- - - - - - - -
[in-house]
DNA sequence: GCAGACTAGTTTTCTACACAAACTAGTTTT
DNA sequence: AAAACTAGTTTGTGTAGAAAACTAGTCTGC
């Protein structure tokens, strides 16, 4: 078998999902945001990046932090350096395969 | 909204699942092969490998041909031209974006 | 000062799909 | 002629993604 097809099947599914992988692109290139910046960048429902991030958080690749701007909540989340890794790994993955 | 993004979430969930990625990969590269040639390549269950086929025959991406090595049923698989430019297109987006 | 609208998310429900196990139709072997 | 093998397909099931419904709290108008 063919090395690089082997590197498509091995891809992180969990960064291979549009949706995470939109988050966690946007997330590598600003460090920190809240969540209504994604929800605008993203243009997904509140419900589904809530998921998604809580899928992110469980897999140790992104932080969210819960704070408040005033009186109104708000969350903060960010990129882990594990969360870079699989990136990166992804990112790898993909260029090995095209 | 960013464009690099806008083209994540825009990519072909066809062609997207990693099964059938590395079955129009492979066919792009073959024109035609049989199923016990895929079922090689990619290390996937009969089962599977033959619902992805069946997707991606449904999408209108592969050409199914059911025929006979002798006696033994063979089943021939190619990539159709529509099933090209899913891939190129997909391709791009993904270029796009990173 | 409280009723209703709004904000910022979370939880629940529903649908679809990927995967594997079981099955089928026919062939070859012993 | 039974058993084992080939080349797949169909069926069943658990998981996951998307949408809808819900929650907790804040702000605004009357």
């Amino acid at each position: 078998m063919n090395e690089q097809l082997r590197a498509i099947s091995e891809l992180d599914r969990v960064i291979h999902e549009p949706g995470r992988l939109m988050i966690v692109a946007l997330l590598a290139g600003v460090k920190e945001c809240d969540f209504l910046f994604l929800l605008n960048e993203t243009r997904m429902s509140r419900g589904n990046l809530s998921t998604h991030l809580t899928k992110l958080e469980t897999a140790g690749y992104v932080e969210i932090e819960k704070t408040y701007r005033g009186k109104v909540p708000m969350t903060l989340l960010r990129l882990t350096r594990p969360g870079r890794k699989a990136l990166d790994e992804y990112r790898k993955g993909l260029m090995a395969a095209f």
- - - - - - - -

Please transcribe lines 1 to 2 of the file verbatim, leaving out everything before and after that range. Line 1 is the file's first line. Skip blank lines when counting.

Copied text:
[in-house]
DNA sequence: GCAGACTAGTTTTCTACACAAACTAGTTTT